Namaste, Equality, and Superman

By Eunjin Jeong

My first instinct when I spotted the two women from a small community in Sindhupalchok marching towards me was that I should maybe stop taking photos of their shattered community; perhaps I was rubbing salt in their wounds.

Over the past three weeks they’d seen their lives change forever, their homes destroyed, family, friends and neighbours killed, livelihoods wiped out.

When our eyes met, however, my doubts melted away. One of the women raised her hands, palms touching and fingers pointing upwards: “Namaste”, she said, the customary form of Hindu greeting meaning ‘I bow to the divine in you’. Her pressed hands could not hide a shy smile, her eyes hinting that she was genuinely happy to see a foreign face like mine interested in telling their stories when help is most needed. 

Two women heading to the site of a peaceful demonstration site in Chautara, Sindhupalchok © IOM 2015 May

And I knew exactly what kind of help they were referring to. I’d spent the previous hours in the ward square 2km south of Chautara, our progress to the humanitarian hub through which IOM and its partners have been delivering aid and services since May 4 blocked by a large, peaceful demonstration.

When asked what they are demonstrating about, a young man who spoke fluent English stepped forward and said “We want equal distribution.”

He continued that even though his town was badly damaged by the two earthquakes of April 25 and May 12, the community hadn’t received any relief items besides some rice and tarpaulin distributed by an international NGO. All eyes now are focused on the impending monsoon, which typically begins in mid-June.

“It is far from enough,” he said, looking at the tens of trucks and vehicles waiting patiently for the crowds to dissolve “We need tents. In our current situation, we will be in big trouble when the rain starts to pour. We’ve been protesting since early this morning. We will continue until the government listens.”

If indeed they’d been overlooked, the villagers’ frustration was understandable. Imagine watching from the ruins of your home while day-by-day vehicles rumble by carrying the types of aid you might need; food, tarps, hygiene kits, and other non-food items. Hard to say if they’d been overlooked; maybe in the zeal to push life-saving aid into the most remote areas ahead of the monsoon our neighbours had someone been forgotten?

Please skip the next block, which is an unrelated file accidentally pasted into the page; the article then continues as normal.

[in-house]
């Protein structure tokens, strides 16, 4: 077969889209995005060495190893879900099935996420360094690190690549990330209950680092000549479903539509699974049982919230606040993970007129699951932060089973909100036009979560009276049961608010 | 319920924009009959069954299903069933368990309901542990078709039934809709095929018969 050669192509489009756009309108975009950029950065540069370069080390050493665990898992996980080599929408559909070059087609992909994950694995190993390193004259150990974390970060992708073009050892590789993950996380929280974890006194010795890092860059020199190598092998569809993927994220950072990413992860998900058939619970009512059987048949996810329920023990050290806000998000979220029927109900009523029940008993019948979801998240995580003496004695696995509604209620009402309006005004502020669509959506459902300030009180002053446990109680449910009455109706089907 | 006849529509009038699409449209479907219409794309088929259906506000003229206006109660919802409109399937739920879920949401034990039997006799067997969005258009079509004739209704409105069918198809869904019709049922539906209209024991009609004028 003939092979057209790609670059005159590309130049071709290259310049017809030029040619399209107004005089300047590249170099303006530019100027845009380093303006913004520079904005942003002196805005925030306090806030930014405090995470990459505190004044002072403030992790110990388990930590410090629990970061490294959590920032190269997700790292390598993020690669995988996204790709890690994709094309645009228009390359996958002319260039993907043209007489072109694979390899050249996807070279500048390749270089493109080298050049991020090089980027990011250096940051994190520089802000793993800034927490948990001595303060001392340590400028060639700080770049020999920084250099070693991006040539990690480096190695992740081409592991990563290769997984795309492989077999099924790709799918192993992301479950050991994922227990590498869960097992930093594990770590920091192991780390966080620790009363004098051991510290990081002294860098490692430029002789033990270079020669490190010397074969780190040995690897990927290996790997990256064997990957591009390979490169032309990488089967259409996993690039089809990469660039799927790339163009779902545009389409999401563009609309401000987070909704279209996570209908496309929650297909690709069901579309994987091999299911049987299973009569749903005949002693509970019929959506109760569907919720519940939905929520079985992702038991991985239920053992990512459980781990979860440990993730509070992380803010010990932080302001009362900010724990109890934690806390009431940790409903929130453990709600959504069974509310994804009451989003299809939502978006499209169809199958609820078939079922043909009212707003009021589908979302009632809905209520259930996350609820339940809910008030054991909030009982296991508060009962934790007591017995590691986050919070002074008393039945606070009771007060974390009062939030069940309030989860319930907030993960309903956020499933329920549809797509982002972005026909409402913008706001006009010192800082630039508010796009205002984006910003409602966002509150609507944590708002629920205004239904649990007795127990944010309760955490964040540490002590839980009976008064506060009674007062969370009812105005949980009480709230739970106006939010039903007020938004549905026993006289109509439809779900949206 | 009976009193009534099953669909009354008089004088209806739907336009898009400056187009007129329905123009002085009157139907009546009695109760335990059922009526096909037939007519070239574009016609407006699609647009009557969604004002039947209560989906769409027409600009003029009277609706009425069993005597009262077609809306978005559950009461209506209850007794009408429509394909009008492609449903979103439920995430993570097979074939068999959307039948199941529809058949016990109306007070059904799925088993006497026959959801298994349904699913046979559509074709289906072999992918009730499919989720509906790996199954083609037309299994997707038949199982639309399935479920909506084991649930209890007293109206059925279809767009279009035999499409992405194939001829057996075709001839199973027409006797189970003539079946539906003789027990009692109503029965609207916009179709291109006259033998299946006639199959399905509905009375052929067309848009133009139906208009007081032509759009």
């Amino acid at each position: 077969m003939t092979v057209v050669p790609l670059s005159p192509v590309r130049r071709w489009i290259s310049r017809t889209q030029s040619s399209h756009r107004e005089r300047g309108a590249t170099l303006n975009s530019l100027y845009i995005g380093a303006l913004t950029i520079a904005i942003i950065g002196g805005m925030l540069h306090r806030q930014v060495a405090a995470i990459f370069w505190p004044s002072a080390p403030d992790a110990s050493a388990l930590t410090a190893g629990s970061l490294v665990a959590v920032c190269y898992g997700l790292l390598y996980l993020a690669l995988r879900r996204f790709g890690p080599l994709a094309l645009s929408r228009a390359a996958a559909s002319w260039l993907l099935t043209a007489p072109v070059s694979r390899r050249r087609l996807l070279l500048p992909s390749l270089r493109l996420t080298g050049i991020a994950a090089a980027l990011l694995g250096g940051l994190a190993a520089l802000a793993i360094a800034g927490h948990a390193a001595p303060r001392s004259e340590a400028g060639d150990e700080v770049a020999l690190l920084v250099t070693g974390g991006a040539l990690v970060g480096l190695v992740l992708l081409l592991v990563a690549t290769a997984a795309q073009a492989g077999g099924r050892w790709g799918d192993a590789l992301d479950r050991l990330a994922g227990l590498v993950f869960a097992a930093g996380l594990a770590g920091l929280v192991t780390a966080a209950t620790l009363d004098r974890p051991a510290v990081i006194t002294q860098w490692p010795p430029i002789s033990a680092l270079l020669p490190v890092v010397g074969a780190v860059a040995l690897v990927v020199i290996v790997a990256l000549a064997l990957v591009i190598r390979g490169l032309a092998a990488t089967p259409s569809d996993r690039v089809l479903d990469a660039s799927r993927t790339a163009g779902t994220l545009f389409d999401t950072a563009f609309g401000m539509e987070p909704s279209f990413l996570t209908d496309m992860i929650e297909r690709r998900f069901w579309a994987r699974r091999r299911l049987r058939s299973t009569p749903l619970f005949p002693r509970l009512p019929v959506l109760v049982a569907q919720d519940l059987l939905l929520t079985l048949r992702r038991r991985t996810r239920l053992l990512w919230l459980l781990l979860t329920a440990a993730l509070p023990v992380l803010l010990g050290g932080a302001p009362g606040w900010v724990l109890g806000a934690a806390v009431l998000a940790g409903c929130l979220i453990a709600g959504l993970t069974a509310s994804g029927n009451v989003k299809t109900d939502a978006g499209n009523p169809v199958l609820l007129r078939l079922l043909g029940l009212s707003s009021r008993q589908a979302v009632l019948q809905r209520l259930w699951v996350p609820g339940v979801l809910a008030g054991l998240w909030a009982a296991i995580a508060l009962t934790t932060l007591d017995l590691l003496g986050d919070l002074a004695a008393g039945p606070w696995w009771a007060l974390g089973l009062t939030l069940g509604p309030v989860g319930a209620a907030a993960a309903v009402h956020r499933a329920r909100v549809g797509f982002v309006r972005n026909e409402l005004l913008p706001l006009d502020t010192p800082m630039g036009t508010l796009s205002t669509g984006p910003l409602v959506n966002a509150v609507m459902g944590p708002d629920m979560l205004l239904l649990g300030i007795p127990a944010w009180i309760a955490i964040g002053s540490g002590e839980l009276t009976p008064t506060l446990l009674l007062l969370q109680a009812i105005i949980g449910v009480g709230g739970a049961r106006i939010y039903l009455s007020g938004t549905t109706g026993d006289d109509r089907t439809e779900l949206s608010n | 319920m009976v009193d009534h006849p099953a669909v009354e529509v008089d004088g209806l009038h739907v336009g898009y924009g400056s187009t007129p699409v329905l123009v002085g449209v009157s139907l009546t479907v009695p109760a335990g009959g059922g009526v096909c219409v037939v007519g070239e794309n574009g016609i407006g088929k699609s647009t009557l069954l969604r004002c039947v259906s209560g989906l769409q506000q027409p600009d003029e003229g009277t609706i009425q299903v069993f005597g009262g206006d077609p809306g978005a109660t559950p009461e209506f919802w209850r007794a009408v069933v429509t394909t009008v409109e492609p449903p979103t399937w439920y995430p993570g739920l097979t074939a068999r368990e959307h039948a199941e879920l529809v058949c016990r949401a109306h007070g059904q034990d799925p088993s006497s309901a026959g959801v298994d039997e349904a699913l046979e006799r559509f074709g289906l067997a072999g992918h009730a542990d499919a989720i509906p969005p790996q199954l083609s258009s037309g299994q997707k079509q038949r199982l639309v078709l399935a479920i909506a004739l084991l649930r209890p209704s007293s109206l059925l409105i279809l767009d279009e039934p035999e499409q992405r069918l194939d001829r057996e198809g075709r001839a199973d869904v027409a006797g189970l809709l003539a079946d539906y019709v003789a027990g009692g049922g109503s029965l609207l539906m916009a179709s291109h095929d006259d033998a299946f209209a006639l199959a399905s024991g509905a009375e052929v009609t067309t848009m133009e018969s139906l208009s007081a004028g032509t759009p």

A man is looking at a demonstration requesting equal distribution of relief items in Chautara, Sindhupalchok © IOM 2015 May

As the demonstration showed no signs of breaking up, we decided to walk around the town to assess some possible camp sites to accommodate more IDPs and relief goods. We found several good places with flat land with access to the main road.

A 15-year-old Sovan Tamang in Chautara, Sindhupalchok © IOM 2015 May

I met Sovan Tamang on the way back to the car. The 15-year-old in his Superman t-shirt was heading to a health facility to get a typhus injection. Sovan said he was living in open space because his house collapsed during the April 7.8 magnitude quake like 90 percent of other houses in Sindhupalchok district.

He was attending church when the earth started moving. Most of overwhelmingly Hindu Nepal’s roughly 435,000 Christians live in Sindhupalchok and Kabhre districts, and the far west region of the country. Thinking I’d misunderstood I asked if he was sure it was a church and not a temple. Mature for his age, he smiled as if he understood. “Our family has been Christian for a long time. My dad converted when he was my age.”

We talked a bit more until we reached the car and my colleagues told me that we are returning to Kathmandu because the demonstration was expected to continue till late afternoon. Saying goodbye, I asked what I can do for him. If I were teenager in his position I might have asked for some souvenirs from overseas or something similar but instead he just smiled land said. “Pray for us. Pray for Nepal.”